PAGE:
APA 6th Edition Dević, A. (2006). Naši pitomci u Loretu. Diacovensia, 14 (2), 441-471. Retrieved from https://hrcak.srce.hr/47711
MLA 8th Edition Dević, Antun. "Naši pitomci u Loretu." Diacovensia, vol. 14, no. 2, 2006, pp. 441-471. https://hrcak.srce.hr/47711. Accessed 3 Dec. 2021.
Chicago 17th Edition Dević, Antun. "Naši pitomci u Loretu." Diacovensia 14, no. 2 (2006): 441-471. https://hrcak.srce.hr/47711
Harvard Dević, A. (2006). 'Naši pitomci u Loretu', Diacovensia, 14(2), pp. 441-471. Available at: https://hrcak.srce.hr/47711 (Accessed 03 December 2021)
Vancouver Dević A. Naši pitomci u Loretu. Diacovensia [Internet]. 2006 [cited 2021 December 03];14(2):441-471. Available from: https://hrcak.srce.hr/47711
IEEE A. Dević, "Naši pitomci u Loretu", Diacovensia, vol.14, no. 2, pp. 441-471, 2006. [Online]. Available: https://hrcak.srce.hr/47711. [Accessed: 03 December 2021]
Abstracts The Illyrian College in Loreto (Collegio Illyrico di Loreto) was founded by Pope Gregory XIII to provide education for the clergy of Balkan countries under the rule of Turks. It was open in 1580 in the Italian town of Loreto (Ancona) and run by Jesuits. One cardinal was the patron and the fi nancial support was provided by the town’s Sanctuary of St. Mary. Since the beginning the College had 30 inmates who attended the grammar school and moral theology classes. At their arrival they took an oath that after their studies they would be ordained as priests and go back to their countries. The College was founded for young men from the countries under Turkish rule, but due to the circumstances in their countries they could not come on a regular basis. Thus the majority of inmates were from Dalmatia. When Jesuits tried to extend the College to those who were in the most need of it, the canons of the Sanctuary managed to close it down in 1593. Pope Urban VIII re-established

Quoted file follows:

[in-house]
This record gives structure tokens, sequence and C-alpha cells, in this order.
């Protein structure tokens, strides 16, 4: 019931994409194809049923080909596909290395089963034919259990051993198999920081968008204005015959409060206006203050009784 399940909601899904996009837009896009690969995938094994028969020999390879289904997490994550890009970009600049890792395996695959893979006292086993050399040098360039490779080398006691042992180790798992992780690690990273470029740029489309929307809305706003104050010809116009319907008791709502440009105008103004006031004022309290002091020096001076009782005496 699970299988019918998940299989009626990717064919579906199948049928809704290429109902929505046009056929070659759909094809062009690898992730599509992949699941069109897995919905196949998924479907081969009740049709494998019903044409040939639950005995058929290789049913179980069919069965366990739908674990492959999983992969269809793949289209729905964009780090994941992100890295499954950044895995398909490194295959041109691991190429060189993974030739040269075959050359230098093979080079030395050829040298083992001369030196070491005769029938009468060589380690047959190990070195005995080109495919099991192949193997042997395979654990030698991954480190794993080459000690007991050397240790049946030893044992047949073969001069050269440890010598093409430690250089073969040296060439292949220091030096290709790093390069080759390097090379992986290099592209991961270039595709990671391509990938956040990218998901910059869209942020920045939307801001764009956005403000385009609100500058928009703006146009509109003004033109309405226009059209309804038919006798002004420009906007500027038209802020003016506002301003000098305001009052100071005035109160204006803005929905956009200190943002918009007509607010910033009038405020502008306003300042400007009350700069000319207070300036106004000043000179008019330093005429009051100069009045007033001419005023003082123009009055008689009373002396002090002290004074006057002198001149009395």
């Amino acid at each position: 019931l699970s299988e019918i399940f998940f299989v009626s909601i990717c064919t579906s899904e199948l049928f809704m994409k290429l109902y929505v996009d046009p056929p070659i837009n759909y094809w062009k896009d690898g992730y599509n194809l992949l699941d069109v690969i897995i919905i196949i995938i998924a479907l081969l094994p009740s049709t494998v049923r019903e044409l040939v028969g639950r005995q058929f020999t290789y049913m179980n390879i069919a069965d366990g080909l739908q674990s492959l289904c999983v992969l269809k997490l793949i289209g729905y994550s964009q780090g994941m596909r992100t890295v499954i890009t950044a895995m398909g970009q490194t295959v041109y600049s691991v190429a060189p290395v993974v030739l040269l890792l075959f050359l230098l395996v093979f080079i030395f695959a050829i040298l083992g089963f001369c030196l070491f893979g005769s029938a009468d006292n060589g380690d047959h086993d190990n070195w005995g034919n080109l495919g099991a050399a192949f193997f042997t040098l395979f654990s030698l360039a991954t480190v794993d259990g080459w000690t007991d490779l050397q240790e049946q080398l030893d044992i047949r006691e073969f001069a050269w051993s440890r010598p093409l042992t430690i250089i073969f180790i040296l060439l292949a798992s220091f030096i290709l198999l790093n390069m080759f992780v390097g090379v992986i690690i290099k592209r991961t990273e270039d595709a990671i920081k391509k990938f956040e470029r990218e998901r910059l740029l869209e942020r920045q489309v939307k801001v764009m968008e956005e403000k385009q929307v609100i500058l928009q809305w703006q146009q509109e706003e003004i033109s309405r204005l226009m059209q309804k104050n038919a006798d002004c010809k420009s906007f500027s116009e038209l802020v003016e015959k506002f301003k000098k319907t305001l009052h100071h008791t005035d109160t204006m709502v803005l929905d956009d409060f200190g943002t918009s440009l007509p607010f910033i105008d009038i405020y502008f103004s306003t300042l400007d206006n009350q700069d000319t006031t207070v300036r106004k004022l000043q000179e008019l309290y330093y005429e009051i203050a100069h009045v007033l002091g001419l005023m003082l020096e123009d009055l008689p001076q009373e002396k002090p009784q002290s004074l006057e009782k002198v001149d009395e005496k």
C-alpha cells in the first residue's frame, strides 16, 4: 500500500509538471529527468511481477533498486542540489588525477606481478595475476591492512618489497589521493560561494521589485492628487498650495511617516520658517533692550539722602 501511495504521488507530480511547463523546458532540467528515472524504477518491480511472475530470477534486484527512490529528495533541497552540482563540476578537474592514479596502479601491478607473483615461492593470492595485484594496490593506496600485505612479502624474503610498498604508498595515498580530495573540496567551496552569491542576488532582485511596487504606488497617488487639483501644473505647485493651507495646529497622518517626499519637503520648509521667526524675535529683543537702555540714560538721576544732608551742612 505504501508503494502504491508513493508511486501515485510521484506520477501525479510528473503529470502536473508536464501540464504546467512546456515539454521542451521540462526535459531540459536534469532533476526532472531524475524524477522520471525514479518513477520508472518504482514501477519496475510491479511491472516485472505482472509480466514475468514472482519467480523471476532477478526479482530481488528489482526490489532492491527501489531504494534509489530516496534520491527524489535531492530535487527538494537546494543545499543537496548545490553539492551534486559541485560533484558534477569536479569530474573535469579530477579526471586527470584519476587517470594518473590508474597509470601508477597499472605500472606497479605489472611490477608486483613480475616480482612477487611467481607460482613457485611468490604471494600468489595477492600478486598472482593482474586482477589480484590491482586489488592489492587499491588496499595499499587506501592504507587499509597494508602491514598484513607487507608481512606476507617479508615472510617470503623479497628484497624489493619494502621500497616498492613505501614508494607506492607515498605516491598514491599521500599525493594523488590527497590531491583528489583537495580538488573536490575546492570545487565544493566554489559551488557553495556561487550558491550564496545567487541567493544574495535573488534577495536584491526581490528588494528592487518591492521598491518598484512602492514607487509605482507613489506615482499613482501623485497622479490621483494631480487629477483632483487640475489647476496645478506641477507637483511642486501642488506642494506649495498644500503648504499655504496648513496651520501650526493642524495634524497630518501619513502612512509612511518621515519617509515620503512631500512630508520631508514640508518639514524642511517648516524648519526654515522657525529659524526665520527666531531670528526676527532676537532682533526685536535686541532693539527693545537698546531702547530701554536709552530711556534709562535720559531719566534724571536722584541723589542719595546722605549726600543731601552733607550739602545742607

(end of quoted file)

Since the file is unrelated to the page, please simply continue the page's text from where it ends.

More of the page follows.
the college under the administration of Jesuits in 1634 for 36 inmates; 12 from Dalmatia and 24 from the countries under Turkish rule. The canons of Loreto who were in charge of maintenance did not obey the papal decrees, thus the College was in position to admit only 20 young men (4 of them from the countries under Turkish rule). Studies lasted for 6 years and comprised philosophy and theology. After the Jesuit order had been abolished in 1773, the College was run by diocesan priests, Dominicans and Barnabits up to 1797 when the French Army closed it down. In 1834 the College was re-established by Pope Gregory XVI under the name Collegio
illirico-piceno for Italian inmates and for 12 students from the Balkan countries.
It was run by Jesuits up to 1860 (the fall of the Papal States). In spite of the fact that the College never fulfi lled the expectations of its founders, it played an important part in the Church and cultural life of the Catholics in Croatia, Albania and Bulgaria and succeeded in forming many missionaries, parish priests, bishops and men of letters. 44 young men from the region of the Diocese of Đakovo and Srijem and from Bosnia were formed as priests at this College.